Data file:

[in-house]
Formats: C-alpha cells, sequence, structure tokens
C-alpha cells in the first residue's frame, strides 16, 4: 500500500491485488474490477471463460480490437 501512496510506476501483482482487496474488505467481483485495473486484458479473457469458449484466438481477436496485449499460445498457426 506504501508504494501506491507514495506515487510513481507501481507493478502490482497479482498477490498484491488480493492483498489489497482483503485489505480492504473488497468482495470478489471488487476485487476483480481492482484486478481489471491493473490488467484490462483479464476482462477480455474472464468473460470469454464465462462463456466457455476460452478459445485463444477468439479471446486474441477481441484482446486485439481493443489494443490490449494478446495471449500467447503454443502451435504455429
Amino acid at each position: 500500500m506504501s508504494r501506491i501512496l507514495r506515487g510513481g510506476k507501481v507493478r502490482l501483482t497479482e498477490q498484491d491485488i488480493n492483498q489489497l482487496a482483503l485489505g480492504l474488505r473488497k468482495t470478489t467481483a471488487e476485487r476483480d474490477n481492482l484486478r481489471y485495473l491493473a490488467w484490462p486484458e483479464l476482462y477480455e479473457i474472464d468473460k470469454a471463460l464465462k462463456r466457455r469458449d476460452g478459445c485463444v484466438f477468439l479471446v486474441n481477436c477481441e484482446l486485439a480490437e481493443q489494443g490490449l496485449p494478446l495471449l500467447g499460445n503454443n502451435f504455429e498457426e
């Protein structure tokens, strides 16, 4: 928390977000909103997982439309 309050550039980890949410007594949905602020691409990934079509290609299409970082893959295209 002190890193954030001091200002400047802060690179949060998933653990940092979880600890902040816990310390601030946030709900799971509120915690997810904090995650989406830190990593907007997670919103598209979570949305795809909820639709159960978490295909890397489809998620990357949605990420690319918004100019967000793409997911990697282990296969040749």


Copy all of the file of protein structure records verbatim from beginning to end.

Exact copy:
[in-house]
Formats: C-alpha cells, sequence, structure tokens
C-alpha cells in the first residue's frame, strides 16, 4: 500500500491485488474490477471463460480490437 501512496510506476501483482482487496474488505467481483485495473486484458479473457469458449484466438481477436496485449499460445498457426 506504501508504494501506491507514495506515487510513481507501481507493478502490482497479482498477490498484491488480493492483498489489497482483503485489505480492504473488497468482495470478489471488487476485487476483480481492482484486478481489471491493473490488467484490462483479464476482462477480455474472464468473460470469454464465462462463456466457455476460452478459445485463444477468439479471446486474441477481441484482446486485439481493443489494443490490449494478446495471449500467447503454443502451435504455429
Amino acid at each position: 500500500m506504501s508504494r501506491i501512496l507514495r506515487g510513481g510506476k507501481v507493478r502490482l501483482t497479482e498477490q498484491d491485488i488480493n492483498q489489497l482487496a482483503l485489505g480492504l474488505r473488497k468482495t470478489t467481483a471488487e476485487r476483480d474490477n481492482l484486478r481489471y485495473l491493473a490488467w484490462p486484458e483479464l476482462y477480455e479473457i474472464d468473460k470469454a471463460l464465462k462463456r466457455r469458449d476460452g478459445c485463444v484466438f477468439l479471446v486474441n481477436c477481441e484482446l486485439a480490437e481493443q489494443g490490449l496485449p494478446l495471449l500467447g499460445n503454443n502451435f504455429e498457426e
């Protein structure tokens, strides 16, 4: 928390977000909103997982439309 309050550039980890949410007594949905602020691409990934079509290609299409970082893959295209 002190890193954030001091200002400047802060690179949060998933653990940092979880600890902040816990310390601030946030709900799971509120915690997810904090995650989406830190990593907007997670919103598209979570949305795809909820639709159960978490295909890397489809998620990357949605990420690319918004100019967000793409997911990697282990296969040749």